Well I didn’t quit.  Instead I immersed myself with reckless abandon and accepted that I was just going to suck for a long time.  Over the next few months my weekly punishment came in the form of gobies, cracked scabs, and blistered feet.  That was when Rob introduced me to my first difficult project.  The Cobra Roof.  

An old aid line that climbed through the center of an arcing roof.

“How long have you been working on this?” I asked.

“For a little while; but I am getting close.”  Rob smiled.  

Rob navigated the sandstone line.  Only 25 meters of climbing from the ground to the chains.  The project broke down to two separate sections each marked by a difficult boulder problem; and Rob made it all look fairly simple.  At this point I knew that I was stronger than Rob and I could potentially make quick work of this “project”.  

Maybe even get the First Free Ascent.  

Chalked and loaded I blasted through the first half of the route with relative ease.  If I could do anything it was climb hard for small sections– I bouldered dammit!  That was when the final roof loomed over me.  With a few deep breathes I entered the final sequence.  

I couldn’t do a single move!  For over an hour I struggled and eventually made it one meter.  Defeated and severely humbled I grabbed on cams and aided my way to the chains.  Distraught I was lowered to the soft red earth.

“What the hell just happened?”

“Well, you’re about to learn what hard crack climbing is about.”  Rob smiled. 

We both fought hard for the Cobra Roof Project and Rob red pointed it an entire year ahead of me.  He called it The Frank Zappa Appreciation Society (5.13+).  We all called it Zappa.  

The Zappa Project became a cutting-edge first free ascent on desert stone and a catalyst for the exploration of difficult previously un-freed climbs that were thought to be impossible.  Which eventually led us to one thin seam that still needed attention—a gem that sat in plain sight, but was shrouded in mystery and folklore.

Twenty feet to left of one of the most popular routes in Escalante, Passion For Pumping (5.11+), lay a seemingly simple finger crack. From the ground it looked like perfect fingers.  For years strong climbers had swung over from Passion to try and top rope the thin offset seam and quickly discovered that there was nothing simple about it. In fact there wasn’t a single finger lock. The crack was dirty and the majority of the climbing involved tips jams in .2 cam-sized crack, or smaller. I asked the local crowd for route information but got nothing but rumors.

 “Chuck Grossman did it years ago. In tennis shoes.”

“Jim Neweberry climbed up, then down climbed it.”

Most people just said, “It’s a project.”

December 2015. The morning sun arced over the canyon rim and shone directly on the wall. Crisp winter air carried the smells of cattle and horses. Rob had been working the Cabin Wall project on and off for the last three years, and after some testing and difficult decisions decided that the route was unprotectable by traditional gear and bolted the line.             

At first I agreed with the bolts. The route could be safely free climbed with them, but as I worked the route, a nagging doubt was present; and a piece of me felt wrong clipping the shiny bolts.  I felt like I wasn’t rising to the challenge that the route was offering– instead I was taking the easy way out and dumbing it down.  This became unacceptable.

So– I found and experimented with gear placements that, although marginal, seemed to hold.  

I used the “screamer” method—three cams non-equalized.  The top most piece was placed in what I thought would be a “bomb-proof” placement and then two other pieces underneath as back ups just in case.    

If the first ripped, the second would receive less force and if that ripped then the third would catch. At least that’s what I hoped.  I am sure there’s a technical name to this, but I liked the “screamer method” aptly named after me screaming like a little child as a piece ripped– besides it would be my broken back so I’ll call it whatever the hell I want.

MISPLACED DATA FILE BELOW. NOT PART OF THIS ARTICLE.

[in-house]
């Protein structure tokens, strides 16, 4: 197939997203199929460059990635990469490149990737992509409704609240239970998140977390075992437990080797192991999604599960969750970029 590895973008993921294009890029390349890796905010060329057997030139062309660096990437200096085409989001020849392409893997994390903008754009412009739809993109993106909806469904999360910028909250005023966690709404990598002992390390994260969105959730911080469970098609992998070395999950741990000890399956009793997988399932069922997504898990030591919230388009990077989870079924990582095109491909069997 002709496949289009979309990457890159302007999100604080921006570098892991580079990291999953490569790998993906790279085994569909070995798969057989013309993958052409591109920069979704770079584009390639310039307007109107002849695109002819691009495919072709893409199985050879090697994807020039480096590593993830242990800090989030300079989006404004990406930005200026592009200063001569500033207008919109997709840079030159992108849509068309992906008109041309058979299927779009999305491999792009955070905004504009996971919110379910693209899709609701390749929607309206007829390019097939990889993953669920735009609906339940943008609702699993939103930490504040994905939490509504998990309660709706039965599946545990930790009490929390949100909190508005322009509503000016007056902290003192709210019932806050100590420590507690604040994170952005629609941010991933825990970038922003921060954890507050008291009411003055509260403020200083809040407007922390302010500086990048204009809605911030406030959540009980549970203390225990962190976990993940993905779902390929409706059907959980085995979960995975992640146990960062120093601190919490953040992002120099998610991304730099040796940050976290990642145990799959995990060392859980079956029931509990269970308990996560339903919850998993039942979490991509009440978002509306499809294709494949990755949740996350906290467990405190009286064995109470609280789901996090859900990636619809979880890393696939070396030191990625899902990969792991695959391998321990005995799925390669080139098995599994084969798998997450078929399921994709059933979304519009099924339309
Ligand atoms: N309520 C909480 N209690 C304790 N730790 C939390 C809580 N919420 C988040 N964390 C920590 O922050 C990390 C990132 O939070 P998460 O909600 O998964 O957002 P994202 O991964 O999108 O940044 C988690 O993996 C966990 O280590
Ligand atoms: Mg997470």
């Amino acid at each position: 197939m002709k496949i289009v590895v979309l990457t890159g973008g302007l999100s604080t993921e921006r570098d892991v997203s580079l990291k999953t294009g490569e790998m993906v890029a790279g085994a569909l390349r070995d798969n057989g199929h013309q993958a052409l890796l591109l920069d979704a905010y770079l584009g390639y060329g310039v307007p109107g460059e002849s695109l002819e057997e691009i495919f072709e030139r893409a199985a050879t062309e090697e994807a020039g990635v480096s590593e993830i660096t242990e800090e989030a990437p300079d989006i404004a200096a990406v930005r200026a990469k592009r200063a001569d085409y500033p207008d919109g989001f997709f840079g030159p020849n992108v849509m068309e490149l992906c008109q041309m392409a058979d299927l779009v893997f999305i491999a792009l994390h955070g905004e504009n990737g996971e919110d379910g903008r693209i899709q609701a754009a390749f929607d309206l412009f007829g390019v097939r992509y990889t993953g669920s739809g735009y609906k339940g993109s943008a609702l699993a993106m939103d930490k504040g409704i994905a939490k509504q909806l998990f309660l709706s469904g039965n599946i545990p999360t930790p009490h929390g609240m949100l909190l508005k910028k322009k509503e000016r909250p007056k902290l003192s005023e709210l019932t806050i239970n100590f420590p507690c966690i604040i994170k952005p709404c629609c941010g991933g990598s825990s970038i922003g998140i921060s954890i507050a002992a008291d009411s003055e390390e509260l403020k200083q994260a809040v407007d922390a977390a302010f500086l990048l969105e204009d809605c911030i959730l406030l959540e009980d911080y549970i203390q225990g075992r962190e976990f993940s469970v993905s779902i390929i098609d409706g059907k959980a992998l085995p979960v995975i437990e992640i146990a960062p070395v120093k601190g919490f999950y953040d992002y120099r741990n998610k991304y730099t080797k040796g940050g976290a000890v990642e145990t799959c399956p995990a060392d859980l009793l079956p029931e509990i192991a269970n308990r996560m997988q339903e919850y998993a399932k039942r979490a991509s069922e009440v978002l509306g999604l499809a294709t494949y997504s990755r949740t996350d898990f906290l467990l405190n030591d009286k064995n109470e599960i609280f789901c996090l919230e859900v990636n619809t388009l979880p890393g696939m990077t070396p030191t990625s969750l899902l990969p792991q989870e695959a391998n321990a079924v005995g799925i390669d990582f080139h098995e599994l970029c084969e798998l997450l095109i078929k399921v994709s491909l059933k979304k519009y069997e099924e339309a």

Over the course of several days I placed marginal pieces into the rock looking for the perfect combination of stone and metal.  The character of the route only allowed for three places to stop and place my little gear nests, and each one was 3 to 6 meters of climbing between them.  The placements themselves weren’t even simple plug and chug– they were as technical as the route trying to slot them into the perfect position.  If you missed the placement by a few centimeters they would just blow.

I took some test whippers backed up by Rob’s bolts—two long slings clipped beneath the gear clusters. I tested each nest of gear and advanced up the route to discover that the gear held—

Lucky me!  I get to climb the project on scary and potentially deadly placements!

I wished that they didn’t so that I could go back to the bolts.

Damn ethics.

Which led to my moment of doubt as I sat pumped silly, contemplating the crux below the chains. What was I willing to risk?  Were the old-school Escalante ethics relevant anymore? Was a bolt-less ascent in this day and age even important? Was it worth injury or worse?  How bad did I want it?  

I skipped the bolt. The crack crumbled as I brought my foot even with my hands and tried to shift onto the last foot smear.  Four meters above my placement I launched into the last jam. My pinky slid into position but I choked as I felt it creep slowly out of the crack. I didn’t generate enough momentum to lock solidly and I was slipping.  

I could count my heartbeats as my arms began to give up, that stupid .2/.1 off-set in rotten rock lurched into my thoughts.  Frantic, I abandoned reason and jumped toward the final hand jam.  Blood wetted my lower lock as it started to slide but I felt the grit of the stone bite my upper hand as it slid into the final lock and my left foot slipped.  But I remained on the rock. Quickly, just before I flamed out, I clipped the chains and a wave of nausea coursed through my body. 

I lowered and cleaned the route and saw that the piece I’d placed probably would have held.


I sat at the base for a long time thinking over the long process and spent months after in deep contemplation. I’d managed what was likely the first ascent of the route and it was on pure gear– no bolts. Should I remove them? I’d used them after all, even if I never weighted them during the trad process. And Piz, who has climbed in Escalante as much as anyone, taught me to crack climb and inspired my focus for the route.  Besides he had placed the bolts only after much debate.  I felt guilt.  Does one rise to the challenge of the route? There is an ethical dilemma here as Pure Pressure 5.14- R was explored with bolts.  Crack and bolts? To bolt or not to bolt?  What is the right answer?  Was there an answer?   What would Sonnie Trotter do!?  

Fuck it…  I ripped the bolts.  

Ben Rueck is a professional climber from Grand Junction, CO.